Kubernetes – Prometheus – use an existing persistent volume claim

We use the Prometheus Operator Chart to deploy the Prometheus, Alert Manager and Grafana stack,

Please note as of October 2020, the official Prometheus Operator Chart is.

prometheus-communityhttps://prometheus-community.github.io/helm-charts

To add this chart to your Helm repo.

helm repo add prometheus-community https://prometheus-community.github.io/helm-charts

What usually happens is that you will initially install the chart and by default your kubernetes PV will have a default policy of DELETE. This means if you uninstall the chart, the Persistent Volume in the cloud (Azure, AWS, GCP etc) will also be deleted. Not a great outcome if you want historic metrics.

What you want is a PV that has a reclaim policy of retain, so that when the chart is every uninstalled, your managed disks in the cloud are retained.

So how do you go about doing this?

  • Install the chart initially with a persistent volume configured in the values files for Prometheus. (The default way)
  • Configure Grafana correctly on the first install.

Stage 1

Prometheus

We using managed GKE/GCP, so standard storage class is fine, your cloud provider may be different.

  • Configure your Prometheus Operator chart with the following in the values file.
prometheus:    
    prometheusSpec:
      storageSpec:
        volumeClaimTemplate:
          spec:
            storageClassName: standard
            resources:
              requests:
                storage: 64Gi

Grafana

With Grafana, you can get away with setting it up correctly first time round.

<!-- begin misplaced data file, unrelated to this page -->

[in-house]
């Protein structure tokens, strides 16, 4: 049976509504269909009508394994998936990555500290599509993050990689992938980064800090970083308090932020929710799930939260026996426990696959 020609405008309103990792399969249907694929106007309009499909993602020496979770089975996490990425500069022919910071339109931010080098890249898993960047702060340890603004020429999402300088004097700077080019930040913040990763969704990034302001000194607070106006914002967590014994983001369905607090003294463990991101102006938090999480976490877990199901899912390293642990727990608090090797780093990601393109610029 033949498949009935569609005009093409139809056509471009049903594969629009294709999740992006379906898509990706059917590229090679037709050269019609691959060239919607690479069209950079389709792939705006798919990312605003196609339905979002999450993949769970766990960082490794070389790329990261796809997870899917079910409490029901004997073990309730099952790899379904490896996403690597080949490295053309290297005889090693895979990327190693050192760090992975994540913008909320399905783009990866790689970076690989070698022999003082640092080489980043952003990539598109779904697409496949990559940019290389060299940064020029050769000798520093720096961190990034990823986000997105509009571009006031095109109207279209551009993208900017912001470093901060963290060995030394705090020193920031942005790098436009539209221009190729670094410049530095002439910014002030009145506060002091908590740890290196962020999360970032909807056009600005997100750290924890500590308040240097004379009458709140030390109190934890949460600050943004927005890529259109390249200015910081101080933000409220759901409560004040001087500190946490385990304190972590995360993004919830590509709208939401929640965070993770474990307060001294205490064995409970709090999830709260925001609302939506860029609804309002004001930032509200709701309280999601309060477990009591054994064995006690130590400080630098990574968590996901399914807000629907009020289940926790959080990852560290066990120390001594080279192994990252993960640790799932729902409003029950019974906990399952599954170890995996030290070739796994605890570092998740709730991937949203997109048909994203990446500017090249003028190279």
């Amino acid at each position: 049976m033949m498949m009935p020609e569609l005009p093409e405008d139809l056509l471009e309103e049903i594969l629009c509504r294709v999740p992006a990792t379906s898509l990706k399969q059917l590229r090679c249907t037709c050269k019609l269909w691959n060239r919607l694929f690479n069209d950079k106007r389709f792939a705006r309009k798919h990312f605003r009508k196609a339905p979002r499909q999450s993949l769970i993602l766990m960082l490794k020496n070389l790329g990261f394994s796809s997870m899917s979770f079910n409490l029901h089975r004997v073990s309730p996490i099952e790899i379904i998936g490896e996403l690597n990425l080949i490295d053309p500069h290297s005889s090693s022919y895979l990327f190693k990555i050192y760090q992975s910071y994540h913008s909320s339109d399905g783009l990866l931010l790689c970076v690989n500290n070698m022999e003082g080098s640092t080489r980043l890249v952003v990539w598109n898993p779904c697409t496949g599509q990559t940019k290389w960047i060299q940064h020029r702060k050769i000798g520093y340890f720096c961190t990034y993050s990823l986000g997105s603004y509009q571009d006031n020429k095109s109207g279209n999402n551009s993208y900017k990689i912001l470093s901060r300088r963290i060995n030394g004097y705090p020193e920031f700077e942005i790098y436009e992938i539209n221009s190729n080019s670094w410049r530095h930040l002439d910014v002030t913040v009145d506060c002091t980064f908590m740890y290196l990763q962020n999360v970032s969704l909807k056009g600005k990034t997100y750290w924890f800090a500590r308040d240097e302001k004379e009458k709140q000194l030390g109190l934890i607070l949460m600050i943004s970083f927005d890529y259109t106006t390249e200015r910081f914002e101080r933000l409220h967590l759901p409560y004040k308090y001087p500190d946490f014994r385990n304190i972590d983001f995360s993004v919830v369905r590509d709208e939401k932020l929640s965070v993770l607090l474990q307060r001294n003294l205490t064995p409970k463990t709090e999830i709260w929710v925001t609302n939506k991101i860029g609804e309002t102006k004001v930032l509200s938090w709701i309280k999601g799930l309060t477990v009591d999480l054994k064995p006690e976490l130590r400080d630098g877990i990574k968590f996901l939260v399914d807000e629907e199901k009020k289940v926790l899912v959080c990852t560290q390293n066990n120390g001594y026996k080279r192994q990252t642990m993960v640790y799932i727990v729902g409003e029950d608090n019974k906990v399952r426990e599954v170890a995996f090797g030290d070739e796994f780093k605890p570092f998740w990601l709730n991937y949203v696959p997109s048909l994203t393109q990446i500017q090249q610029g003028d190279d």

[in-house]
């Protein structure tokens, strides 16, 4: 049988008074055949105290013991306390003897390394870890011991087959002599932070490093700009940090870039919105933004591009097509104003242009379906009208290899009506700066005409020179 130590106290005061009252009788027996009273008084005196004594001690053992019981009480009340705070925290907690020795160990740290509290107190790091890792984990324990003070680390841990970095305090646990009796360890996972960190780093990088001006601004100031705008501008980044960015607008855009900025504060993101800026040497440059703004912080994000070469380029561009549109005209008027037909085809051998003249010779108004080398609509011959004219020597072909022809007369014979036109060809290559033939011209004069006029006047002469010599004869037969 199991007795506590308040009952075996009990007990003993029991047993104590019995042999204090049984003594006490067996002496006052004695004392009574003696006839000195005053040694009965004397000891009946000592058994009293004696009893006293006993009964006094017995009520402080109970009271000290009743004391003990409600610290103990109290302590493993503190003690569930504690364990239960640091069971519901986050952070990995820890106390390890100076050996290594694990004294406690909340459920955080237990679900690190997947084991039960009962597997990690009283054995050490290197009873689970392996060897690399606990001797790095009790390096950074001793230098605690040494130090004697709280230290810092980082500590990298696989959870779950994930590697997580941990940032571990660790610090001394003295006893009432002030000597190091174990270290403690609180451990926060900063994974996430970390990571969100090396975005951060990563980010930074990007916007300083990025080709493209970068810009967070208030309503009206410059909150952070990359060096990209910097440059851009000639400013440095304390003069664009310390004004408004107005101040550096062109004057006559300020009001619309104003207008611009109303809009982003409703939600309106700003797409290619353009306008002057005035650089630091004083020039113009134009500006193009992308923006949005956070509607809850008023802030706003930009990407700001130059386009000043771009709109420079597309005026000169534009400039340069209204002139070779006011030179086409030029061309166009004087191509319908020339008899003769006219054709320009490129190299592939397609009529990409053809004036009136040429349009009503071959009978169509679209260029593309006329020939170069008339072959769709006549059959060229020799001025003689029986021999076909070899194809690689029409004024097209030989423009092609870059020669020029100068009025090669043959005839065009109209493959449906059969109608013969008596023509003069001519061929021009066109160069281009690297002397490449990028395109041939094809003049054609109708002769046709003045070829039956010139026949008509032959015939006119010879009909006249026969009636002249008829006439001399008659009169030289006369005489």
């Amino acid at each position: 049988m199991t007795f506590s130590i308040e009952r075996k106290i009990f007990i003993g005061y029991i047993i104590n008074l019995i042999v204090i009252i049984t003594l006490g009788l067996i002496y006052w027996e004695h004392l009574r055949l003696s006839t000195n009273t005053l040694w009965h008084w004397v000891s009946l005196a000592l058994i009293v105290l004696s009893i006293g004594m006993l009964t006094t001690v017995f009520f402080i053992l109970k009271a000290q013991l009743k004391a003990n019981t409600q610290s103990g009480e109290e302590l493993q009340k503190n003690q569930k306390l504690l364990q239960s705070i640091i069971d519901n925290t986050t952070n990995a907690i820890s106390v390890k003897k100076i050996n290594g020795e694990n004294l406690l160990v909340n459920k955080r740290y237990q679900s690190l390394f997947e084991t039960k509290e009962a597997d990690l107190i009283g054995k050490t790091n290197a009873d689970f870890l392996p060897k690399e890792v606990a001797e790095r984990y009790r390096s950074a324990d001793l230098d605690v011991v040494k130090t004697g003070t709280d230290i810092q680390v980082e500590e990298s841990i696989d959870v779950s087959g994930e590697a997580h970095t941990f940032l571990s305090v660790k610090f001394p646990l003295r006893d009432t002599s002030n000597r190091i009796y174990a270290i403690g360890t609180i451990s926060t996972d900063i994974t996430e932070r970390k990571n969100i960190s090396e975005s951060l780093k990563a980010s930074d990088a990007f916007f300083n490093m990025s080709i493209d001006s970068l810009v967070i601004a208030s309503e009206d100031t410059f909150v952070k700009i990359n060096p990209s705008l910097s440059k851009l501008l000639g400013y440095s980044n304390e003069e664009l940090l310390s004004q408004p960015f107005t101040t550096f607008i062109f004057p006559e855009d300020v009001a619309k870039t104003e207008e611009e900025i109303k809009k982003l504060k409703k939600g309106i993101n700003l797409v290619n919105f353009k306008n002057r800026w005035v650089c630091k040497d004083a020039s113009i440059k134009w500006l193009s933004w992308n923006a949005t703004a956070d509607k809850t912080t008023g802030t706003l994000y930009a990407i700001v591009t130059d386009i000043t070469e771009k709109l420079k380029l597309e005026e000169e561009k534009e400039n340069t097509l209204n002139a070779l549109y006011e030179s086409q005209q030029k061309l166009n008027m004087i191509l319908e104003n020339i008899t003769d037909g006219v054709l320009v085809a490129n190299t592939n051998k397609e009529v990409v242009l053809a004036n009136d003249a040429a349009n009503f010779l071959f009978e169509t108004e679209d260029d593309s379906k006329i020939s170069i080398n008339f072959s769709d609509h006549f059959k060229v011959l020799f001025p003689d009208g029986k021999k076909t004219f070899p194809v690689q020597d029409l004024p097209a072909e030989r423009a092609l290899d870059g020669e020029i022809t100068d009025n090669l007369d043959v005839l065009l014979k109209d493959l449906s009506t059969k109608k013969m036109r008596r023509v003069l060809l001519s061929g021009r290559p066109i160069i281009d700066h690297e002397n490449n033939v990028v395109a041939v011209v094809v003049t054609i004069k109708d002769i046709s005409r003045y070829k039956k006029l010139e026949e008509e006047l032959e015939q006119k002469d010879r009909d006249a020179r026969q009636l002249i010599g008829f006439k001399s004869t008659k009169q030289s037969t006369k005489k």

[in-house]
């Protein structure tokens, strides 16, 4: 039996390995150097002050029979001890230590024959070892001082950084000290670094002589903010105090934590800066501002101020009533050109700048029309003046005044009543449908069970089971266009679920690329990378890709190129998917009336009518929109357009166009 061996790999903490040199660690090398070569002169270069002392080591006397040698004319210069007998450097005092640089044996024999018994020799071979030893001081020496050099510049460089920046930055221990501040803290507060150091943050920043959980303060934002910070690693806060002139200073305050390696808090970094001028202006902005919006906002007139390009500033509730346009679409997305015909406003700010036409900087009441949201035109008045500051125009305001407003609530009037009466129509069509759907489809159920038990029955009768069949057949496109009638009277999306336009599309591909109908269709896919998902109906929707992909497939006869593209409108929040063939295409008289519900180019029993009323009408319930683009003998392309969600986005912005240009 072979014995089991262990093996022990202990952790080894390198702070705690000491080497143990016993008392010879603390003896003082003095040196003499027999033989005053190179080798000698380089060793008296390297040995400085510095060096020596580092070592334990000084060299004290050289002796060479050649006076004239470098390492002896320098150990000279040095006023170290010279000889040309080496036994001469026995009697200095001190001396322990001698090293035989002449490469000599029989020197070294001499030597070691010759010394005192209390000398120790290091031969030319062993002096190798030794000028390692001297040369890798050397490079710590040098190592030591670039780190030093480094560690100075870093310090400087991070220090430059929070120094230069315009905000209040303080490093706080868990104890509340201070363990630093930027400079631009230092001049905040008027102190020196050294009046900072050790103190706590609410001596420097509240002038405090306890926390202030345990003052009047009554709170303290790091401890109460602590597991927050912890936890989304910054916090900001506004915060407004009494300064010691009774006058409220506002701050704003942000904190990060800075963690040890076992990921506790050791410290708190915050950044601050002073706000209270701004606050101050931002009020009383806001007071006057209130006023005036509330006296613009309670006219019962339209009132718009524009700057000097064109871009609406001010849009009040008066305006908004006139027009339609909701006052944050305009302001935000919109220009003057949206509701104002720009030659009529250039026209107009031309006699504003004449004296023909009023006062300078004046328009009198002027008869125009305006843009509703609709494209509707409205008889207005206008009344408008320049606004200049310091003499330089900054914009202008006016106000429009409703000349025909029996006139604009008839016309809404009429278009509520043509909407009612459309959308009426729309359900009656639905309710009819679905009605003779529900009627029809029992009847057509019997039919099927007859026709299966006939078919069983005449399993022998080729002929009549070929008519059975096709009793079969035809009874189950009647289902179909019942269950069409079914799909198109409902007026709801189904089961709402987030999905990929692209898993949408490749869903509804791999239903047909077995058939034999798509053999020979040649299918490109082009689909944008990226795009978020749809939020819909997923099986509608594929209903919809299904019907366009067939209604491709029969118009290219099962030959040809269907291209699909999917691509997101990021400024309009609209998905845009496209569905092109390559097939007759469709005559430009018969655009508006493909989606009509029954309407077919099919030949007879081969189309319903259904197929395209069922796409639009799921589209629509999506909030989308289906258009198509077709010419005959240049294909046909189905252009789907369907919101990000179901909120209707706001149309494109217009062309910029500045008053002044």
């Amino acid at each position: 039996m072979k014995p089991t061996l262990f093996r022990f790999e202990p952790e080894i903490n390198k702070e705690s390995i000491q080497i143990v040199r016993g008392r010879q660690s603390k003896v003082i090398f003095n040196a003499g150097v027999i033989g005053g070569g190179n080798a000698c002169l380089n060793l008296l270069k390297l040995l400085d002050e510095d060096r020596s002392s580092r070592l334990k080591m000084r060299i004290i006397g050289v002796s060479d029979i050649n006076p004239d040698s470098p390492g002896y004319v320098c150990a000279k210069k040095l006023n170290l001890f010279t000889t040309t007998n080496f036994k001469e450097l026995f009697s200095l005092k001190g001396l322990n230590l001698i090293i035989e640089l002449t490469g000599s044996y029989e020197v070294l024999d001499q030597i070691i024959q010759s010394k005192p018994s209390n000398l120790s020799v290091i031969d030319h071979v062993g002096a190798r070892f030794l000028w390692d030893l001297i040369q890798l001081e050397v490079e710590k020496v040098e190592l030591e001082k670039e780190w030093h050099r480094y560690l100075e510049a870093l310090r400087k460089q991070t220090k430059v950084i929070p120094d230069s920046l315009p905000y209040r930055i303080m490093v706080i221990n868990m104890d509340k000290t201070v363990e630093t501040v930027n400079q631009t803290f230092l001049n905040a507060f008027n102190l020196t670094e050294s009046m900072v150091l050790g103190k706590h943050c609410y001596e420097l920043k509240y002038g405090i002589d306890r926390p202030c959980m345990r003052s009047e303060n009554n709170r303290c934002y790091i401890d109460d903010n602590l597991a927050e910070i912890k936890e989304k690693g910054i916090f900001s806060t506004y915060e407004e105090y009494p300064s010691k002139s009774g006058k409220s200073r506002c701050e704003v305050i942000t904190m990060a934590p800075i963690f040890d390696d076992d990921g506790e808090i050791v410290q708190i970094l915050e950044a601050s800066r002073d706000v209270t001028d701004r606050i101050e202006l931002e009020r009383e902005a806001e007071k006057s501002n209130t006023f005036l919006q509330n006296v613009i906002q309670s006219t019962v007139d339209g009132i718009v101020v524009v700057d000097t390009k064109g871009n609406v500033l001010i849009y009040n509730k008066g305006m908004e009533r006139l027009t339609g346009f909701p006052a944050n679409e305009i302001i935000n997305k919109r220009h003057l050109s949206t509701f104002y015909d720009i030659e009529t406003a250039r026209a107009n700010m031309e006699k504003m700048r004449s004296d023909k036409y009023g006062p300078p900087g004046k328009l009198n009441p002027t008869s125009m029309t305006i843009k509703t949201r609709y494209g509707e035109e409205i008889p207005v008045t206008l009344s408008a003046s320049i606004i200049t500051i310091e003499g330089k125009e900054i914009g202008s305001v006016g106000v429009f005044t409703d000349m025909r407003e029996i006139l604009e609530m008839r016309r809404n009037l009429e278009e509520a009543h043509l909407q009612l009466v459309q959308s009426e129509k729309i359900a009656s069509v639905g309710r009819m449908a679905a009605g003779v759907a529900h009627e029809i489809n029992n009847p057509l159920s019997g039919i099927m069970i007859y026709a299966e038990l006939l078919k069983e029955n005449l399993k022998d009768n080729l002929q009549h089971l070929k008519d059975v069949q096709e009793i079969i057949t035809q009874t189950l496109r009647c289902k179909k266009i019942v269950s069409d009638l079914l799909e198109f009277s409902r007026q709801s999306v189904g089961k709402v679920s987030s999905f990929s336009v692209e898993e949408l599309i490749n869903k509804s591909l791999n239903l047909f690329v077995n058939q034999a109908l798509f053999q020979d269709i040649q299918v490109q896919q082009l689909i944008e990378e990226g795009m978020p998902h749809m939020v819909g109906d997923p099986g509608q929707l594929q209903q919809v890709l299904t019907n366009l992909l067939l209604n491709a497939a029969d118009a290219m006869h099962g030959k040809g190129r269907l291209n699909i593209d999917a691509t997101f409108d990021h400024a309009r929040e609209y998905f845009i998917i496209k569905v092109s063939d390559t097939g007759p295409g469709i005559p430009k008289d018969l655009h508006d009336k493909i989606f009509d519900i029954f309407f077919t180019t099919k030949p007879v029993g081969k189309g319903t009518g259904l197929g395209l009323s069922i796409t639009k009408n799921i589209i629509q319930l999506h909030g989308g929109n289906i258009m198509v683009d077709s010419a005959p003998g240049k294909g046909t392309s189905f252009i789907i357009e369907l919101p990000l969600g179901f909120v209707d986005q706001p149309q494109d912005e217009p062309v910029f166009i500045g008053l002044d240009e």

Create the PVC

apiVersion: v1
kind: PersistentVolumeClaim
metadata:
  name: grafana
spec:
  accessModes:
    - ReadWriteOnce
  resources:
    requests:
      storage: 10Gi

Add the following to the Grafana values files.

grafana:
  persistence:
    enabled: true
    type: pvc
    existingClaim: pv-claim-grafana
  • Deploy your chart

Stage 2

Once the chart is deployed, go to your cloud provider and note the disk id’s. I am using GCP. So I note them down here:

In the above, the Name column is the disk id for GCP. Azure/AWS will be different e.g. Disk URI etc.

Go back to your helm chart repository and lets alter the chart so that Prometheus and Grafana are always bound to this disks, even if you uninstall the chart.

Prometheus

If you would like to keep the data of the current persistent volumes, it should be possible to attach existing volumes to new PVCs and PVs that are created using the conventions in the new chart. For example, in order to use an existing Azure disk for a helm release called `prometheus-operator` the following resources can be created:

  • Note down the RELEASE NAME of your prometheus operator chart. Mine is called prometheus operator.